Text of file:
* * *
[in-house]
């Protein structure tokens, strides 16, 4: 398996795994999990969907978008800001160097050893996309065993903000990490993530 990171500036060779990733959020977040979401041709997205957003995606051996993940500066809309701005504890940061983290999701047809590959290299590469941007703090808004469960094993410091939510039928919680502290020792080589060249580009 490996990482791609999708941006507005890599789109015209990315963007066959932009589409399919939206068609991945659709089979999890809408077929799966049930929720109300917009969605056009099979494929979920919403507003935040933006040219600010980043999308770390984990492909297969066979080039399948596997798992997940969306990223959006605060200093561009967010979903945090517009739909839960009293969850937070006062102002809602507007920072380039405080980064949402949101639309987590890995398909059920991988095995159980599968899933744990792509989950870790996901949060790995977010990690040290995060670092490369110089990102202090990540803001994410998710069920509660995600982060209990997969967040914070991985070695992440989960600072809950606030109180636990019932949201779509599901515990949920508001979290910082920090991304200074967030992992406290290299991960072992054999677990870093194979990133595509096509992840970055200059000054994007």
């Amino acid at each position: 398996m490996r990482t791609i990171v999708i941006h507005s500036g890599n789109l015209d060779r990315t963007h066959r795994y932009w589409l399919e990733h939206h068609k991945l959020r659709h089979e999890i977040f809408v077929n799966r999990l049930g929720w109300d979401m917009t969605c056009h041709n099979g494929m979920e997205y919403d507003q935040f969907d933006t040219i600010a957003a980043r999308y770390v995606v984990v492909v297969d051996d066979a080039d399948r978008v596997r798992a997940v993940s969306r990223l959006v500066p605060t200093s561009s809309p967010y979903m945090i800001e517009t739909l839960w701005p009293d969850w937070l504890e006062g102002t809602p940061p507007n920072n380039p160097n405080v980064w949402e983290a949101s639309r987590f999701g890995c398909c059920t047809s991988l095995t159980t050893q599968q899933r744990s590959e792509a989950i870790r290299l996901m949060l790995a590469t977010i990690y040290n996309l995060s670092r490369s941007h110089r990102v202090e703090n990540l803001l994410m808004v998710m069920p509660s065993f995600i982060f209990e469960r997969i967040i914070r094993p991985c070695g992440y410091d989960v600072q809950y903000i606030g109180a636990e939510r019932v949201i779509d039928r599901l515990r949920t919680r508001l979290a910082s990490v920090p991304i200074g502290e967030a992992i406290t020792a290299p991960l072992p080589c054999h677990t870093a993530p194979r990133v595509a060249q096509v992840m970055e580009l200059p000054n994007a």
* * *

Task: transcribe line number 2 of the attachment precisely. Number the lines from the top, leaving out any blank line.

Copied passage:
């Protein structure tokens, strides 16, 4: 398996795994999990969907978008800001160097050893996309065993903000990490993530 990171500036060779990733959020977040979401041709997205957003995606051996993940500066809309701005504890940061983290999701047809590959290299590469941007703090808004469960094993410091939510039928919680502290020792080589060249580009 490996990482791609999708941006507005890599789109015209990315963007066959932009589409399919939206068609991945659709089979999890809408077929799966049930929720109300917009969605056009099979494929979920919403507003935040933006040219600010980043999308770390984990492909297969066979080039399948596997798992997940969306990223959006605060200093561009967010979903945090517009739909839960009293969850937070006062102002809602507007920072380039405080980064949402949101639309987590890995398909059920991988095995159980599968899933744990792509989950870790996901949060790995977010990690040290995060670092490369110089990102202090990540803001994410998710069920509660995600982060209990997969967040914070991985070695992440989960600072809950606030109180636990019932949201779509599901515990949920508001979290910082920090991304200074967030992992406290290299991960072992054999677990870093194979990133595509096509992840970055200059000054994007």